Thirty years ago, I dreamt of being a downhill ski-racer. Now I’m running the international business of a global media technology company. Predicting the future can be challenging, nowhere more so than in the digital industry.
Certainly, the world we inhabit today is very different to the one in which both this esteemed publication and AOL came into existence.
Back in 1985, we were still in the early stages of creating the internet phenomenon we know and love today, and 2015 was the stuff of Hollywood fantasy, as typified by Marty McFly’s time-travelling adventures in Back To The Future II.
Hoverboards and flying cars may not be mass-market products just yet, but the rate of change across our industry has been undeniable.
At AOL, we have learnt how important it is to adapt and innovate. As we too celebrate our 30th anniversary this year, here are the four trends that I predict will define our business:
Rise of multiscreen dominance
The TV industry is about to witness major disruption. Changes in media and content consumption mean we are moving away from the dominance of one big TV screen to multiple screens and devices, including the likes of Apple TV and Samsung TV.
Sight, sound and motion will continue to fuel consumption, but we will see a huge dilution in the TV marketplace, leading to a shift from device-centric to people-centric marketing.
Driving this explosion will be a greater emphasis on programmatic capabilities across every screen, including linear TV. By bringing together smart data and insights across all screens, advertisers can adopt a truly integrated approach while engaging with consumers at scale.
Open platforms will begin to yield huge benefits.
The surge in the open web and device usage has upended the way brands connect with consumers. A reliance on multiple point solutions, with no clear unified view of their efforts, means advertisers are navigating a costly and restricted way of doing business.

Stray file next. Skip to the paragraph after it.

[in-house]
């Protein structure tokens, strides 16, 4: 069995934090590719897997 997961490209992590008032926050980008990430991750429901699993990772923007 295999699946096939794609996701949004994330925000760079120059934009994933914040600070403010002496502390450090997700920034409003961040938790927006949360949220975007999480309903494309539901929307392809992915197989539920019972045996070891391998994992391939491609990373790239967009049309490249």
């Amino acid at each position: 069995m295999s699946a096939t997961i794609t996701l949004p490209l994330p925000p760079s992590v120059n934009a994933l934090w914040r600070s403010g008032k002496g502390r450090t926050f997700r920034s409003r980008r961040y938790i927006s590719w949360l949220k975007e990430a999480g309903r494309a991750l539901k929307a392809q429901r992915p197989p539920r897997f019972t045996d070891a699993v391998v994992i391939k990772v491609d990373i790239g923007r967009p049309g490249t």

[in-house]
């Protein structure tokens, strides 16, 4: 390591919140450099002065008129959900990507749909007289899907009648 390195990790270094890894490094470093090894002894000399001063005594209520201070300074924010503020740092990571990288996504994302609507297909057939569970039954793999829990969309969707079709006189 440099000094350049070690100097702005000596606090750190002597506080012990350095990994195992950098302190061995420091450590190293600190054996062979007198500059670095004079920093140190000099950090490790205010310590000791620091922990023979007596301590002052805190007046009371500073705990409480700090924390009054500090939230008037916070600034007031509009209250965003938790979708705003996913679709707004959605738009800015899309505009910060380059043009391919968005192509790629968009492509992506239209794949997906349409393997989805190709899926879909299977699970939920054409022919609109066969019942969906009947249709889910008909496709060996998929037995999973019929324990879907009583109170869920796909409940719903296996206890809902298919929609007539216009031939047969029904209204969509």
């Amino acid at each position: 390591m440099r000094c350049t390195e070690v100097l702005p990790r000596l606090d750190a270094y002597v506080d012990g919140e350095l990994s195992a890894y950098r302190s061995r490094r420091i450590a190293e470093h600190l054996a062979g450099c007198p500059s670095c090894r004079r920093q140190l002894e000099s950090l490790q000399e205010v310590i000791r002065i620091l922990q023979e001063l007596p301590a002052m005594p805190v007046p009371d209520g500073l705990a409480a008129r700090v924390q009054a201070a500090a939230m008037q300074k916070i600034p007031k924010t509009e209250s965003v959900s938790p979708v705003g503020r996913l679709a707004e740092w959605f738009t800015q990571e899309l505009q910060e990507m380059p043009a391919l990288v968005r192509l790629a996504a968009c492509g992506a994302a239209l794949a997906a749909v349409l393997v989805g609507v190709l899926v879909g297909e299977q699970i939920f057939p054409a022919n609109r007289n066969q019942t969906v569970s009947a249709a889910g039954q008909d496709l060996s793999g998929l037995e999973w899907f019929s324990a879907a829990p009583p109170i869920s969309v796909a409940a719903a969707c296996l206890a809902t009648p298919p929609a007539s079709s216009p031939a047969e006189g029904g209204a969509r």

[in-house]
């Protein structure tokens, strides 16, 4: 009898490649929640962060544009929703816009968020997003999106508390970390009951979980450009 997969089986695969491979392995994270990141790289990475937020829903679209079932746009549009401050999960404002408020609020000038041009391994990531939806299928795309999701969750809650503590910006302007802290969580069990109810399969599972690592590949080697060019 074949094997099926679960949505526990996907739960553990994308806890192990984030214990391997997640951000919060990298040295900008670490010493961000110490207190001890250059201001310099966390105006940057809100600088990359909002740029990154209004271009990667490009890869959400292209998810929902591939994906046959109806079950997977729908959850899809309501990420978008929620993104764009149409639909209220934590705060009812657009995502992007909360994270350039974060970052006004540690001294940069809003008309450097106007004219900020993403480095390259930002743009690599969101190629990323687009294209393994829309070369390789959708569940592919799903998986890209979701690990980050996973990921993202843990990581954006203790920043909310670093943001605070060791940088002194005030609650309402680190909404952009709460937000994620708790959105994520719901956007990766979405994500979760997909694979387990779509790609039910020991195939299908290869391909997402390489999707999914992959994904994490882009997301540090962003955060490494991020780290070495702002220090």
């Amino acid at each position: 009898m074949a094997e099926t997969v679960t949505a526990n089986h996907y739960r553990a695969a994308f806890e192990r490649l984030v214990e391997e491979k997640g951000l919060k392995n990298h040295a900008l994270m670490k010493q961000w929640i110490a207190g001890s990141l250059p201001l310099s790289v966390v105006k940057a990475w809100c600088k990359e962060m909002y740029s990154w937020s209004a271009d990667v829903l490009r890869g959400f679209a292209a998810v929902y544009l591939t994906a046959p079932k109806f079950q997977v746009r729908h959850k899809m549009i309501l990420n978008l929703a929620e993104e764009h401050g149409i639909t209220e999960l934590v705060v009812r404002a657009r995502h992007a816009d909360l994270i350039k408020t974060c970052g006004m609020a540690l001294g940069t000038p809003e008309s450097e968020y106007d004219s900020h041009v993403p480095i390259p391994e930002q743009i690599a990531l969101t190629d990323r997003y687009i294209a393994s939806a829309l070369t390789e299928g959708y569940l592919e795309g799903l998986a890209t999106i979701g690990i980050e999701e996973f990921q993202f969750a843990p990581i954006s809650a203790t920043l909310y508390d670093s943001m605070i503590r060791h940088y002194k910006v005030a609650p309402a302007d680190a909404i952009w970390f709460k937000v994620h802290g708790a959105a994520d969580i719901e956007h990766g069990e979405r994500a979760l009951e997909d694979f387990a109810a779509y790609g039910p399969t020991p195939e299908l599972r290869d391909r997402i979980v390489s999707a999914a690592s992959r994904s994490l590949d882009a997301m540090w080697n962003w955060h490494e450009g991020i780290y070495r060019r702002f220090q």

Open platforms will be the only sustainable approach for advertisers, allowing them to capitalise on flexible data integrations, inventory, creative optimisation and attribution.
Consolidation and simplification in our industry are inevitable. Currently, there are too many players and intermediaries, resulting in a technology landscape that is too chaotic. As consumer behaviour shifts, we need to cut out the waste and break down the silos.
It’s not rocket science: simplifying the process will only increase efficiency.
The yuppie has become the legacy of the 80s – defined by their aggressive attitude, money was valued above all else.
Today, we are in the middle of a tech revolution that is changing our practices and shifting the parameters of what success means. Great work cultures and giving back are becoming new currencies to attract talent.
Of all the predictions in Back To The Future II, the internet is noticeable for its absence. This modern breakthrough has created vast change and, as the technology continues to evolve, the necessity to nurture and upskill our staff grows.
Human knowledge and talent will still be vital 30 years from now. In order to retain the right people, we must think beyond purely monetary gains and create the right work environments that will empower and fulfil future generations.
In 2015, I’m still dreaming of being a downhill ski-racer. But I’m also trying to create positive change in what is an extremely exciting time for our industry.
What should everyone in marketing or the media have accomplished by the age of 30?
Developed an appetite for change.
All around us, everything within our working world is changing at great speed and it’s always good to remember that change can bea very good thing.
You’ve got £30 burning a hole in your pocket: what do you buy?
I’d buy a bottle of Clos des Papes. Rated as the best wine in the world in a blind test of 1,500 wines and, considering it’s only £30, a bargain.
What’s something you can do in 30 minutes that will change your life?
Sweat every day. A healthy body leads to a healthy mind.
If you could wind the clock back 30 years, what would you do?
I would definitely invest in Apple and I would not be a pain in the ass for my parents!
Graham Moysey is the head of international at AOL